Sukkot: Dining Al Fresco

“Dwelling” in a Sukkah is one of the few mitzvot that one does not completely fulfill unless one has the proper intention.  Sleeping and eating in a Sukkah, making the “booth” one’s home for a week is, among other things, in commemoration of the “clouds of glory” that sheltered the Israelites upon leaving Egypt.  So “that your generations may know that I made the children of Israel to dwell in booths, when I brought them out of the land of Egypt…” (Vayikra / Leviticus 23: 43).

A logical question to ask then, is why don’t we celebrating Passover in a Sukkah?  Or maybe celebrate Sukkot some time in the month of Nissan, perhaps following Passover?  Why now?

The Sages list several reasons, but the essence is that the fulfillment of the mitzvah should be recognized and performed for the sake of being Gd’s commandment.  During Nissan, the weather is warming up after the winter, while in Tishrei, the evenings are cool, they reason.  Therefore, it is obvious that Jews are not building and living in the Sukkot merely for their own enjoyment.

This makes very little sense to me, especially given the climate change of the last few decades or centuries.  The weather has been roughly between 65 and 90 degrees Fahrenheit.  To my best recollection, the temperature has been similar the last two years that I celebrated Sukkot here.  These summertime temps that are not uncomfortable to dine nor sleep in.  If anything, it’s been too hot outside.  Dining al fresco in this climate is a special treat for me, since I have an enclosed porch.  Yup, if given the chance, I would eat outside in a shaded booth just ‘cuz.

I also don’t like this reasoning because it’s about proving something.  Since when do Jews care about what other people might think?  We are, after all, carrying a palm branch, myrtle branches, willow branches and a citron with us in our travels for the holiday and shaking them around ritually.  Nevermind that throughout the rest of the year, sizeable numbers of religious Jewish men wear knotted strings hanging outside of their pants (tzitzit) and black hats all year round.

Sure, there are other reasons given, but they all seem just about as much cop out reasons as the above.  I’d like to suggest another reason.  Passover is on ט’ו, the fifteenth of the month of Nissan.  Sukkot is on ט’ו, the fifteenth of Tishrei.  They are at opposite points of the Jewish calendar, that is to say, they are roughly six months apart (sometimes there are thirteen months in the Jewish lunar calendar).  On the first night of Sukkot, men are obligated to eat a meal in the Sukkah (women are welcome to join).  And what does a meal consist of?  Halachically speaking, it must contain at least an olive-size amount of bread.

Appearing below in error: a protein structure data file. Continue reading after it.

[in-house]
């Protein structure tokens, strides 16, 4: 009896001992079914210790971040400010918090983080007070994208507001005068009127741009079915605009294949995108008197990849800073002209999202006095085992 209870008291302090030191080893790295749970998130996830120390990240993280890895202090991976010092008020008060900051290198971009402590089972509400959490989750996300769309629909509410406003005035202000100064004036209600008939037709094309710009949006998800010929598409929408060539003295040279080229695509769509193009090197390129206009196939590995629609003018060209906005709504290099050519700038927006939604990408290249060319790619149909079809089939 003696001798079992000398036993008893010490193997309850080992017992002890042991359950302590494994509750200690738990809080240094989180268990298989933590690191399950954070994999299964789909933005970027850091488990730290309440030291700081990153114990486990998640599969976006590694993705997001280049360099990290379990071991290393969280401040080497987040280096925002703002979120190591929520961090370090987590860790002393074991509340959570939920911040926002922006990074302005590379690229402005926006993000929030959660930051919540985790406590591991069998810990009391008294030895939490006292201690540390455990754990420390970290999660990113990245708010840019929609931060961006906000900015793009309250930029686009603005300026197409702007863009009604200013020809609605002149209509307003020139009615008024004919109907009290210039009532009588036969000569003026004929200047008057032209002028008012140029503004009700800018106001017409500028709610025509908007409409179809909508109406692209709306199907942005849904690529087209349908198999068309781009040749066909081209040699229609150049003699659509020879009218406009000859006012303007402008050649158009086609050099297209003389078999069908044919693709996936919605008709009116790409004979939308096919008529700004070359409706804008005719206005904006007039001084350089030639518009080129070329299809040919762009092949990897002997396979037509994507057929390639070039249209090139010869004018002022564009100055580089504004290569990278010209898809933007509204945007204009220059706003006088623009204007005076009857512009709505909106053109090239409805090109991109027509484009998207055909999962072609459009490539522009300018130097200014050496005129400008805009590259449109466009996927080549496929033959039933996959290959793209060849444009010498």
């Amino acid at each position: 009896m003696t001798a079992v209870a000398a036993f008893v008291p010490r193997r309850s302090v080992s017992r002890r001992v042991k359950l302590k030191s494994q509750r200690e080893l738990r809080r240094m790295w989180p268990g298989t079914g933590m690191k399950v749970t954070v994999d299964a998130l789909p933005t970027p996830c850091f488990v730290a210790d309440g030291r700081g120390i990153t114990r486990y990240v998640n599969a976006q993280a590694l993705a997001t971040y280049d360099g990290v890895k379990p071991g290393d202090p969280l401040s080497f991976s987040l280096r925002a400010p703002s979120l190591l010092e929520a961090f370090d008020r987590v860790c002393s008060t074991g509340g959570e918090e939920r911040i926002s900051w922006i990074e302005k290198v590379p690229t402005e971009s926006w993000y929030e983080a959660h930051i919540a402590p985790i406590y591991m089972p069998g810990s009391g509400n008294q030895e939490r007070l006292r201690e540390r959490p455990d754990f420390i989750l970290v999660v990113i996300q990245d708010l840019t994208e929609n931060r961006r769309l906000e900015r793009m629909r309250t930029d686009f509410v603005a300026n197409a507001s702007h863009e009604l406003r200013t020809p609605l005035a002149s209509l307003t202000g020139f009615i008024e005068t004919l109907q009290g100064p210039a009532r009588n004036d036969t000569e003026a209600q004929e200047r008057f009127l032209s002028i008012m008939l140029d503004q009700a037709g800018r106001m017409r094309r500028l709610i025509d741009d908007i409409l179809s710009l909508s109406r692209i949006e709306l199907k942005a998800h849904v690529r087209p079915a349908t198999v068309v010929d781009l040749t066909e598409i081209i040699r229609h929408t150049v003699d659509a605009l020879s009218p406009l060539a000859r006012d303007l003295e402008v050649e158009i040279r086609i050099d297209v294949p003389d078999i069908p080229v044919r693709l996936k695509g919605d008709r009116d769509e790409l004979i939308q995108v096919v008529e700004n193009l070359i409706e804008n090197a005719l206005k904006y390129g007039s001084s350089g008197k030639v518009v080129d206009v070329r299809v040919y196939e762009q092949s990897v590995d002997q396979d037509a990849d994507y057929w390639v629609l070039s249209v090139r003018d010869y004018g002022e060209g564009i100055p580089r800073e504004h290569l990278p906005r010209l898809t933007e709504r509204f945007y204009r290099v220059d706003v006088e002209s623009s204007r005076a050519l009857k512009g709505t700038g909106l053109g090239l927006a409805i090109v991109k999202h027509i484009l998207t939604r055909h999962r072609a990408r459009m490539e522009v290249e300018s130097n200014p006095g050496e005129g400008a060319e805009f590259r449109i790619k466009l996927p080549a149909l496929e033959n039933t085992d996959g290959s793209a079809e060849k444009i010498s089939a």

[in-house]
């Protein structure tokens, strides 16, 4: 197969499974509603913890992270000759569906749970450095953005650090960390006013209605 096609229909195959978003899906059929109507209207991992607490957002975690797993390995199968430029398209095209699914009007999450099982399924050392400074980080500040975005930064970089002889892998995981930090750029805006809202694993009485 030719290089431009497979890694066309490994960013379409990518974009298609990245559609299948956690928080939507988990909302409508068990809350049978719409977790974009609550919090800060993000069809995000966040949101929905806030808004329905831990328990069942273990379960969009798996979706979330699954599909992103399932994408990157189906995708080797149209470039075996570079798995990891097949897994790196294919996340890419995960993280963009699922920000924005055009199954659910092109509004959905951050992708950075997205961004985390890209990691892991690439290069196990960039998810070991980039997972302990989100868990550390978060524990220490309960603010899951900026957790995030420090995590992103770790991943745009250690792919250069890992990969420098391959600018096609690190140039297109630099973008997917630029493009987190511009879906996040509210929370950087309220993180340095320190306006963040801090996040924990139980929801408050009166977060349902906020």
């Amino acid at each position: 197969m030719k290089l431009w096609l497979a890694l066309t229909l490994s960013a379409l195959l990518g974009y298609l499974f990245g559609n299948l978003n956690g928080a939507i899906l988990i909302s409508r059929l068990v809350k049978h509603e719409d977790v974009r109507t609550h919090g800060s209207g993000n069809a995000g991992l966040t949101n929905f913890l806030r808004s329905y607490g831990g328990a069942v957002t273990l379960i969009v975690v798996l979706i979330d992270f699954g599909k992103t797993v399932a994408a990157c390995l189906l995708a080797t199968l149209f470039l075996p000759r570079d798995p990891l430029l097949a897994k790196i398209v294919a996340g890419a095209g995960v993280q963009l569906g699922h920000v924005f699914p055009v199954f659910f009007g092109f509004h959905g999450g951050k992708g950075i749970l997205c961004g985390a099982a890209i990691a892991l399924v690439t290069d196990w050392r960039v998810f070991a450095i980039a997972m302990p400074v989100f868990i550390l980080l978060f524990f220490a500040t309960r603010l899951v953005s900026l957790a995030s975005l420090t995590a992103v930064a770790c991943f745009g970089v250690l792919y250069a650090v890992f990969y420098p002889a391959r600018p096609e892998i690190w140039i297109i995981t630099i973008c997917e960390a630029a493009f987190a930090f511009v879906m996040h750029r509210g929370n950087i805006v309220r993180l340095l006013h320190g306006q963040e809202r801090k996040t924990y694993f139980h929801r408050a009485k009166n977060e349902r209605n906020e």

Now, on Passover, it is a mitzvah to eat a portion of matzah, which is eaten at the Seder.  The Seder is, of course, to commemorate the exodus from Egypt.  However, on all holidays, and in fact, even every week on Shabbat, kiddush is said on wine before a meal, זכר לציאת מצרים, in memory of the exodus from Egypt.  It would seem that the major event of Gd’s deliverance of the Israelites from bondage in Egypt and making them his chosen people was a seminal event, marking a covenant to be remembered for generations to come.  This is done so on Passover, with great pomp and circumstances, and of course, cleaning.

The exodus is recalled throughout the year at kiddush on Shabbat.  It’s exalted multiple times in daily prayer services.  It’s pretty important.

So where does Sukkot bring us?  Perhaps it’s a “booster shot” to keep us remembering Gd’s greatness and kindness towards us until the next Passover rolls around.  The Haggadah says, “In every generation, an individual is obligated to view himself as if he himself left Egypt,” and also “that you should remember the day when you came forth out of the land of Egypt all the days of your life” (Devarim / Deuteronomy 16:3).   There is no reason to believe these statements should be limited to Passover.  In fact, at my very first Sukkot meal in Israel, two years ago, after making the HaMotzei blessing and distributing the bread, my hosts sat in silence, in order to have the proper intention upon eating the bread of fulfilling the commandment of eating in the Sukkah and recalling the clouds of glory that sheltered the Israelites upon leaving Egypt.

So on Sukkot, when the weather is beginning to cool from summer to fall, we still recall חג האביב, the springtime holiday of Passover, gathering again to join in a meal of bread, but this time with leaven and levity.


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Ilene Rosenblum is a writer and marketing professional living in Jerusalem.

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